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Managing ankle ligament sprains and tears: current opinion

Authors McGovern R, Martin R

Received 7 August 2015

Accepted for publication 22 December 2015

Published 2 March 2016 Volume 2016:7 Pages 33—42


Checked for plagiarism Yes

Review by Single-blind

Peer reviewer comments 3

Editor who approved publication: Prof. Dr. Andreas Imhoff

Ryan P McGovern,1 RobRoy L Martin,1,2

1Department of Physical Therapy, Rangos School of Health Sciences, Duquesne University, 2Centers for Sports Medicine – University of Pittsburgh, Pittsburgh, PA, USA

Abstract: The purpose of this paper is to present a current review of pathoanatomical features, differential diagnosis, objective assessment, intervention, and clinical course associated with managing lateral ankle ligament sprains. Proper diagnosis and identification of affected structures should be obtained through history and objective assessment. From this information, an individualized evidence-based intervention plan can be developed to enable recovery while decreasing the risk of reinjury. An appropriate evaluation is needed not only to determine the correct diagnosis but also to allow for grading and determining the prognosis of the injury in those with an acute lateral ankle sprain. Examination should include an assessment of impairments as well as a measure of activity and participation. Evidence-based interventions for those with an acute lateral ankle sprain should include weight bearing with bracing, manual therapy, progressive therapeutic exercises, and cryotherapy. For those with chronic ankle instability (CAI), interventions should include manual therapy and a comprehensive rehabilitation program. It is essential to understand the normal clinical course for athletes who sustain a lateral ankle sprain as well as risk factors for an acute injury and CAI. Risk factors for both an acute lateral ankle sprain and CAI include not using an external support and not participating in an appropriate exercise program. Incorporating the latest evidence-based rehabilitation techniques provides the best course of treatment for athletes with an acute ankle sprain or CAI.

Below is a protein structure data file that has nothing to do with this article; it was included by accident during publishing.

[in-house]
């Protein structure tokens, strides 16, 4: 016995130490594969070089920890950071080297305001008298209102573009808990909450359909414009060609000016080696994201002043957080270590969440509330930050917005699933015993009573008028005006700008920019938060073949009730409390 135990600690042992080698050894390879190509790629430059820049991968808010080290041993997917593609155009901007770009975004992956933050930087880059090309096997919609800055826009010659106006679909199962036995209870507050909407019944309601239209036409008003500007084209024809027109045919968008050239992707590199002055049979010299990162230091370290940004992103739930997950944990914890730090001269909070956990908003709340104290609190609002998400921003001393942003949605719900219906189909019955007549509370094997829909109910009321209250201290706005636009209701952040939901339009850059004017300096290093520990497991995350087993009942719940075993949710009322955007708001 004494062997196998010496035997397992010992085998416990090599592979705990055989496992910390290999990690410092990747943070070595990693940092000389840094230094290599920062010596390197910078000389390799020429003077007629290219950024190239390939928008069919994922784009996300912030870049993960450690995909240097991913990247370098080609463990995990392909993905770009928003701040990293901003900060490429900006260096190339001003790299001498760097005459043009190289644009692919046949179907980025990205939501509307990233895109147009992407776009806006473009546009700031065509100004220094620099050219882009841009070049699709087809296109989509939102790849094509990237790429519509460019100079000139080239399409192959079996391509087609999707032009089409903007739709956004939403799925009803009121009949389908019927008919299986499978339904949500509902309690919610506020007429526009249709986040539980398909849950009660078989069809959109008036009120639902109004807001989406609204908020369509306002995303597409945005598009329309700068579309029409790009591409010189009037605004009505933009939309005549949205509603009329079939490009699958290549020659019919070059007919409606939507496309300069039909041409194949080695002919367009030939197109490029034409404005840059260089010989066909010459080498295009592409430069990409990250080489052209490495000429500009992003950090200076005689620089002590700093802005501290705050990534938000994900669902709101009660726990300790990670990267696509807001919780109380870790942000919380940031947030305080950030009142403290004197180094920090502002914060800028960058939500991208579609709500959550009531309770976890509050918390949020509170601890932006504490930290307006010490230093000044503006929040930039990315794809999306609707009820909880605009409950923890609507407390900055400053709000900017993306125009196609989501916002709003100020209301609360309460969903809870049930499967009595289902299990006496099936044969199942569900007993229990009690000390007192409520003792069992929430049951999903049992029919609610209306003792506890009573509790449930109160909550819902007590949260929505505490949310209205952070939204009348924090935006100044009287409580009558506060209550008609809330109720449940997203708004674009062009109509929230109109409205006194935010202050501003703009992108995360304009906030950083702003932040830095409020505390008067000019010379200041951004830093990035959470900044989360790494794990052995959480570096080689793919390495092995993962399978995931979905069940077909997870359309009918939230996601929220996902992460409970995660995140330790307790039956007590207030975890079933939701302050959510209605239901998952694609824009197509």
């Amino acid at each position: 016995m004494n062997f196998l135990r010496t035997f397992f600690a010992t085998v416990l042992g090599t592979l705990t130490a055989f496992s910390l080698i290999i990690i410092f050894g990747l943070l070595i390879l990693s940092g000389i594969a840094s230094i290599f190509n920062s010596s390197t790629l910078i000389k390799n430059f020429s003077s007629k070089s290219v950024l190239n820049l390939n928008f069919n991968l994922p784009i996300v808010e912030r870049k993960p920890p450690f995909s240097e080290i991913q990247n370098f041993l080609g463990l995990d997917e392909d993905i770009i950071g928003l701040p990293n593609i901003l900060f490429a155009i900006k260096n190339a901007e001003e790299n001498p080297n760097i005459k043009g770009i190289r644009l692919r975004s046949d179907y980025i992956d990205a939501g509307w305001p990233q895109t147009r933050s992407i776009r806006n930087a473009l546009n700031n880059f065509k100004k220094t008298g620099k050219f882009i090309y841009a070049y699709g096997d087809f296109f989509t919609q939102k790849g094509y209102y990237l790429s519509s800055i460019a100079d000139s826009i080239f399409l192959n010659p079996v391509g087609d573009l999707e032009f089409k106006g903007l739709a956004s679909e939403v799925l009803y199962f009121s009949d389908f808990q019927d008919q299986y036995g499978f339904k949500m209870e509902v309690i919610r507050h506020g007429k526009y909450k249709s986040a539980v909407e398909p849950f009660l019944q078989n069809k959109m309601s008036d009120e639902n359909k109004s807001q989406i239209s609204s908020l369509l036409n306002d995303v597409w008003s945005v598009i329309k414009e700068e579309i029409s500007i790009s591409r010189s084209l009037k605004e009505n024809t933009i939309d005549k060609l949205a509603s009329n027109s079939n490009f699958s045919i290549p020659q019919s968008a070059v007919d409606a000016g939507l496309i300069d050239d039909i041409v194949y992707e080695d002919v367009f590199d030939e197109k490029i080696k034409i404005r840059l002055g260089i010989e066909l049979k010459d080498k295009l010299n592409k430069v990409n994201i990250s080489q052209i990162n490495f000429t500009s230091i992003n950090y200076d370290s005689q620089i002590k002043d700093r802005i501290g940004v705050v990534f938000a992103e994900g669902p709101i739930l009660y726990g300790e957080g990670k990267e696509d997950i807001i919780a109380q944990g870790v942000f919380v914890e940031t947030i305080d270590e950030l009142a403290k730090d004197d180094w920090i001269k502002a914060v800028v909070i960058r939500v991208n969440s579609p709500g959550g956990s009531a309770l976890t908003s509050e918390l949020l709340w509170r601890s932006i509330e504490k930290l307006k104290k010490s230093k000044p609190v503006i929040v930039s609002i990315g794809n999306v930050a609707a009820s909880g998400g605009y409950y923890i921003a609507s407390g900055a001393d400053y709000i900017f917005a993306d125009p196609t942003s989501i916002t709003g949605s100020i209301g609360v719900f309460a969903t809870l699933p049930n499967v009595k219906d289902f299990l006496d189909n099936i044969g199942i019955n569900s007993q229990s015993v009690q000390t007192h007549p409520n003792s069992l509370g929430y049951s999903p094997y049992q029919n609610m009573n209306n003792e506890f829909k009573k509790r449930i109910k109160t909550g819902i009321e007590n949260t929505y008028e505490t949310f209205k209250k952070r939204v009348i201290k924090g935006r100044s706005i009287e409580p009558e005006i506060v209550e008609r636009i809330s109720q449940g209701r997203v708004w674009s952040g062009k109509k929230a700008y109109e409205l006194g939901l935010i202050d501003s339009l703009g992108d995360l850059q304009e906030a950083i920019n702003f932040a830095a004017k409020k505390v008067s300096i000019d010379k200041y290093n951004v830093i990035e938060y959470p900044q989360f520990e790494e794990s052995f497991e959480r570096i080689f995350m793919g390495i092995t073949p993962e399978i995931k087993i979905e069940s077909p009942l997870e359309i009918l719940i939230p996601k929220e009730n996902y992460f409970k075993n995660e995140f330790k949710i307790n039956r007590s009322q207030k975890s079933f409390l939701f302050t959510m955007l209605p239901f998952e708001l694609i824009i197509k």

Keywords: reinjury, chronic ankle instability, rehabilitation techniques, diagnosis, intervention, athlete

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